Notes on the life of William Newark, Composer

 

Compiled by Michael J. Newark

 

William Newark (1450 – 1509) was an English musician and composer who flourished in the period from 1490 to 1509 when he was a Master of the Children of the Chapel Royal and a Gentleman of the King’s Chapel.  The Chapel Royal is a group of clergy and musicians whose role is to serve the spiritual needs of the Sovereign. It has been in existence since before the Norman Conquest, and in its early years its function was to accompany the Monarch around the country and indeed beyond.  The Chapel Royal went with Henry V to Agincourt, where Mass was sung before the battle, and with Henry VIII to the Field of the Cloth of Gold. In Tudor times it played a major role in enhancing the splendour and magnificence of the court and the King, and in addition to their musical duties the Children were required to act in plays, masques and pageants to impress important visitors.  

At some date before November 23,1480 William Newark was granted a corrody (a type of charitable payment) from the priory of St. Mary, Thetford. In the document of this date he is not called master of the children but “one of the gentlemen of the King’s Chapel.”   In the grant (April 6, 1485) of a yearly rent of £20 from King Henry VII th’s manor of Bletchingley, county Surrey, he is spoken of only as “the King’s servant.”   On May 23, 1509, he was appointed “gentleman of the Chapel in the royal household and master of the boys of the Chapel, during pleasure.”  As this was scarcely more than a month after King Henry VIII th’s accession, and as he was already a gentleman of the chapel in 1480, the appointment, doubtless, was only a renewal of one made in the preceding reign. On November 12, 1509, he is mentioned as lately deceased; but the appointment of his successor seems, for some reason, to have been delayed for several years, for among the “Fees and Annuities Paid by the King in 1516” occurs a record of £26. 13s. 4d. to “W. Cornyshe, Master of the Children of the Chapel, Vice W. Newark, during pleasure.”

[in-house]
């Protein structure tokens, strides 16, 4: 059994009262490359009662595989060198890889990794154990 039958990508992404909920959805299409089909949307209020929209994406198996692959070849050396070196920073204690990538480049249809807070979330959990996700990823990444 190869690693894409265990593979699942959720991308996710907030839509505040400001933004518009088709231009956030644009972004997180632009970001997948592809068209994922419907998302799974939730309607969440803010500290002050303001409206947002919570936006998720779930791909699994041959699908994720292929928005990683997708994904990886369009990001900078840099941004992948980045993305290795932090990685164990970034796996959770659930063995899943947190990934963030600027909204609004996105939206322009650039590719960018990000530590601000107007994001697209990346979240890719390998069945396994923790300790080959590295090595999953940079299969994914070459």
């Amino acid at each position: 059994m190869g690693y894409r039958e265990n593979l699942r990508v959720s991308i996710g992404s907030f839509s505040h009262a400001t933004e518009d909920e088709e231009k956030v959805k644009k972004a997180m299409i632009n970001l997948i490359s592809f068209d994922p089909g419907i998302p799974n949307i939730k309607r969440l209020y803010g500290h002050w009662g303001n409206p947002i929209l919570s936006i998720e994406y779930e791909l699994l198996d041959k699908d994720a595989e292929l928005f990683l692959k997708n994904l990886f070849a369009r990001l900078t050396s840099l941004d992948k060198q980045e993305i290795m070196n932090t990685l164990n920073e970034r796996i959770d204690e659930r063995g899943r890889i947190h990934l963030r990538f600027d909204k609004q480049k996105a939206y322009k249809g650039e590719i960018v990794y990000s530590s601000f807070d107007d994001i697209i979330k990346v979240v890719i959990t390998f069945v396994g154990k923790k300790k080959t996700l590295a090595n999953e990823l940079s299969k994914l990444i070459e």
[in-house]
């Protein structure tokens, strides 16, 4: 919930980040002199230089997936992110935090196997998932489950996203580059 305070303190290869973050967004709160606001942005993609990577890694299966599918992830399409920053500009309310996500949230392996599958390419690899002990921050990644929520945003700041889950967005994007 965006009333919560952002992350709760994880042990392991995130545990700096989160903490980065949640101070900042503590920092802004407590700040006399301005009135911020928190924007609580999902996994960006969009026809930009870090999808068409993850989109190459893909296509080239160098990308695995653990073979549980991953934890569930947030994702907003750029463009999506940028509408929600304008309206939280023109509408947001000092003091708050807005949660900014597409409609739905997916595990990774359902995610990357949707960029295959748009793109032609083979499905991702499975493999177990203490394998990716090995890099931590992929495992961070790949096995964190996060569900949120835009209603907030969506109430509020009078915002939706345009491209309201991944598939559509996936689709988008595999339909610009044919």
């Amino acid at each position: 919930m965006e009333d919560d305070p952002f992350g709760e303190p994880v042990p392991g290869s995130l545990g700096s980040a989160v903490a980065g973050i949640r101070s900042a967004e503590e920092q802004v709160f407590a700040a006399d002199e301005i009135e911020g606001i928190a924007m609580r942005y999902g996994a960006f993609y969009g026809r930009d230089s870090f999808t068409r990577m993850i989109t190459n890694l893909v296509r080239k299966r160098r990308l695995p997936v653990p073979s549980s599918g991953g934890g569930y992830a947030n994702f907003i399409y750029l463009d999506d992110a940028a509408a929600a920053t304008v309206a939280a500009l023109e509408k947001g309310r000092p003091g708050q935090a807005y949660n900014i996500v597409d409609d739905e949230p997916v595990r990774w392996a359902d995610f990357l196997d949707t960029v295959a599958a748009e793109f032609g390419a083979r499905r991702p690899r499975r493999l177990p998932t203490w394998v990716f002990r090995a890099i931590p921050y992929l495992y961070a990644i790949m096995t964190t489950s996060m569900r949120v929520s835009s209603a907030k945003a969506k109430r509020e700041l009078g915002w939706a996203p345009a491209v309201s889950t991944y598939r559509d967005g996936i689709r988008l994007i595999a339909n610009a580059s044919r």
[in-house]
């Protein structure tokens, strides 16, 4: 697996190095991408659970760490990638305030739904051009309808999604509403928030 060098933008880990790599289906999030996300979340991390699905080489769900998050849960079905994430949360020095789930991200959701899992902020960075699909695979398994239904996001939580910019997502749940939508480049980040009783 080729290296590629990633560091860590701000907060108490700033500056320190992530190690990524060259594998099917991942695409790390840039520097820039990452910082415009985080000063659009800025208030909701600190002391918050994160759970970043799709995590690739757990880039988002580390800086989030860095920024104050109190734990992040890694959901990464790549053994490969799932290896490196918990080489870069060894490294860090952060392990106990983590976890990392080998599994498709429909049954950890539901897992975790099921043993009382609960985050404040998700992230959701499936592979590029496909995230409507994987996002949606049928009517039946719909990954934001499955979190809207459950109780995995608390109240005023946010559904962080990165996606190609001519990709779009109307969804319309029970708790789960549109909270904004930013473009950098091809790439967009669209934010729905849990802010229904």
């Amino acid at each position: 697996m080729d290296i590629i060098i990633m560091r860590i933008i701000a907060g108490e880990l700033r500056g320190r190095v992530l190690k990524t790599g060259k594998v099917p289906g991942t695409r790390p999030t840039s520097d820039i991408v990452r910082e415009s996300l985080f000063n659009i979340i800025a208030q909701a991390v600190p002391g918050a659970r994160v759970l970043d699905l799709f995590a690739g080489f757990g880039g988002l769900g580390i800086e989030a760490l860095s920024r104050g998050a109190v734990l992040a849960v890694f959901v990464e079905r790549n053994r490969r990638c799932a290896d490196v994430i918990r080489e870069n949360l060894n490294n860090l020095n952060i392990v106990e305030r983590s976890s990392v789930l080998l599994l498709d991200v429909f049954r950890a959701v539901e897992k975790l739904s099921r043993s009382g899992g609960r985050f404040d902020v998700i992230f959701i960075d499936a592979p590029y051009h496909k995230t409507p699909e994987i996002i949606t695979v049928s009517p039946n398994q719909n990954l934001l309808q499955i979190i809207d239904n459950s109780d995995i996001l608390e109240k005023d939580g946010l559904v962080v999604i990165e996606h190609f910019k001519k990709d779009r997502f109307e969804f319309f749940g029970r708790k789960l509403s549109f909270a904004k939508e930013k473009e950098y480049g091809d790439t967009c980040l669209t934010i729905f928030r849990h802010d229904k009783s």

The musical period in which William Newark (also known as William de Newerk) worked is known as the late Renaissance, a major period of English music. The Eton College Manuscript (1490?-1504?) or the Eton Choir books are a major source of music for this period and gives William Newark’s work as the “Fayrfax Boke.”  The Latin Service came of age in English Church music under a score of eminent composers and musicians such as: Cornysh, Mundy, Sheppard, Tallis, Taverner, Tye. There was also development of an English school of keyboard music under Redford. The reign of Henry VII and the early part of Henry VIII saw the emergence of music as a central component of English Court life. It was also the period when instrumental compositions came of age.

  Obscure as William Newark’s work may be, an example of it can be heard today.  The ensemble The Sour Cream Legacy with performers Frans Brüggen, Kees Boeke and Walter van Hauwe, recorders; Isabel Álvarez, soprano; Toyohiko Satoh, lute have recorded a number of pieces from composers of the period under the title “Passion of Reason” (CD label Glossa Nouvelle Vision GCD 921102 EAN Code 8 424562 21102 5).  The CD includes a piece called  “The Farther I go” set to music by William Newark

 

The farther I go, the more behind;

The more behind, the nere my wayes end;

The more I seek, the worse can I find;

The lighter leefe, the lother for to wend.

 

The truer I serve, the farther out of mind;

Though I go loose, yet am I tied with a line;

Is it Fortune or Infortune this I find?

 

This amazing poem is attributed to the poet John Halsham and plays with paradox and juxtaposition of themes in order to arrive at an inconclusive end (the truth?)  Paradoxically, Newark's setting is of a disarming simplicity.

            About William Newark’s life, where he lived, his parents, family etc., nothing further is known. Possibly he was part of the family of powerful and influential Newarks living in and around York (see Newarks of Acomb) who had connections to the Royal Court and an ancestor who was an Archbishop of York.

 

.

Comments, corrections and submissions

 welcome (click on the mailbox).